Preventing Second Impact Syndrome

The Centers for Disease Control and Prevention (CDC) recommends only returning to sports-related activities after 24 hours or more have passed from the last time the individual experienced concussion symptoms. Unfortunately, coaches can pressure athletes into returning before they should. This can result in SIS. Here’s what the CDC recommends for concussions to athletes:

  1. Medical examination to assess cognition, balance, neurology, and signs of neurological function deterioration. Medics should consider a history of previous concussions in the evaluation of a patient. No athlete should return to play the same day or receive a “play date” at the time of the emergency department visit.
  2. Complete cognitive and physical rest until the athlete does not experience symptoms for a minimum of 24 consecutive hours. Then, the athlete can return to light aerobic activity, with no jumping or hard running.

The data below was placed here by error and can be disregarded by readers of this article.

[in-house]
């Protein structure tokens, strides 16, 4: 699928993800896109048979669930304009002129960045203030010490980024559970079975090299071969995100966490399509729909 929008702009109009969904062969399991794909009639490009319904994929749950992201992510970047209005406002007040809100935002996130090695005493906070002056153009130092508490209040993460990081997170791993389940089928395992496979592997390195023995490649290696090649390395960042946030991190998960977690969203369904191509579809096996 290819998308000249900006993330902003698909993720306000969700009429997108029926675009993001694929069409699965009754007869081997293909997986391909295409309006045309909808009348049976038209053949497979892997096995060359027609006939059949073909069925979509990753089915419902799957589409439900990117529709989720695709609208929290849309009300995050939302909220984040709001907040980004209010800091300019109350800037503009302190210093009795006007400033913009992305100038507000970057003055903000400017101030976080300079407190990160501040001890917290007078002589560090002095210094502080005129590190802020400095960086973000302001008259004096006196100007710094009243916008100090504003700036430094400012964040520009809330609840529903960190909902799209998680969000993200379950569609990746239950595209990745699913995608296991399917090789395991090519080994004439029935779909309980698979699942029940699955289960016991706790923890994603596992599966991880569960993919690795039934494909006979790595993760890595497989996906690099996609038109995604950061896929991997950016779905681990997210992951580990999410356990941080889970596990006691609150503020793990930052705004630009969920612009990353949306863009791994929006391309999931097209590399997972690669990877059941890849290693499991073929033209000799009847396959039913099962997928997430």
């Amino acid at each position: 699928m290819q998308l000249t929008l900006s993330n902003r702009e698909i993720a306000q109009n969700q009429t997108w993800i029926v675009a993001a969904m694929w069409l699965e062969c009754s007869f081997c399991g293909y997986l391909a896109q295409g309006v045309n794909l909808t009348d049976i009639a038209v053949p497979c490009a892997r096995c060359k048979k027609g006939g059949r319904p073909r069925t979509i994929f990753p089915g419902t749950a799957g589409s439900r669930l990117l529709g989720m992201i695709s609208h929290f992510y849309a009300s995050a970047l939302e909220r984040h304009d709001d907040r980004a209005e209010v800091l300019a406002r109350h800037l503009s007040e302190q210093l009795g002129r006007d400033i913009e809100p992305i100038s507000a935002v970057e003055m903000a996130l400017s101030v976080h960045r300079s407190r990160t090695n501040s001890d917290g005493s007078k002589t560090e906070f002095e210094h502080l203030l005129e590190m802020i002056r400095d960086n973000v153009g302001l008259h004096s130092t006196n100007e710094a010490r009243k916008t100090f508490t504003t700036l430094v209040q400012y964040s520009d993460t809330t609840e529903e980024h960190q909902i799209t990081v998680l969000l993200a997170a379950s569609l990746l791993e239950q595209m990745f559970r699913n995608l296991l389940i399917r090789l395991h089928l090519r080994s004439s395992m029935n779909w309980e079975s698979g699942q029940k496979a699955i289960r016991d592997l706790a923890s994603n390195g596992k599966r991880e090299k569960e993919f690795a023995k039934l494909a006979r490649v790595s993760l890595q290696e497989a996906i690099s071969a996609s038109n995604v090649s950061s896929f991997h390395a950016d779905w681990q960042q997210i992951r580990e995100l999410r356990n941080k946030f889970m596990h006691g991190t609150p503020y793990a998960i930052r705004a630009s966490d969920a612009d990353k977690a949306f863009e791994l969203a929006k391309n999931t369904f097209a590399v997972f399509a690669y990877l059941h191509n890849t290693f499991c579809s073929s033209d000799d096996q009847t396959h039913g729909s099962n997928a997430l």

3. The athlete can slowly begin to perform moderate activities, and then heavy, non-contact activity that is closer to the athlete’s typical routine. Only after this stage can an athlete engage in full contact practice and then return to normal competition.

Failure to give someone the necessary time to heal after a concussion can result in second impact syndrome should the individual sustain another head injury. Returning to full activities depends on the individual and a tailored recovery plan from a healthcare professional. It may take months for an athlete to reach this level. Understanding the danger of SIS can help prevent this harm from affecting injury victims and others in the future.

Spencer Eisenmenger
Helping Kansas City area medical malpractice, product liability, birth injury and personal injury clients.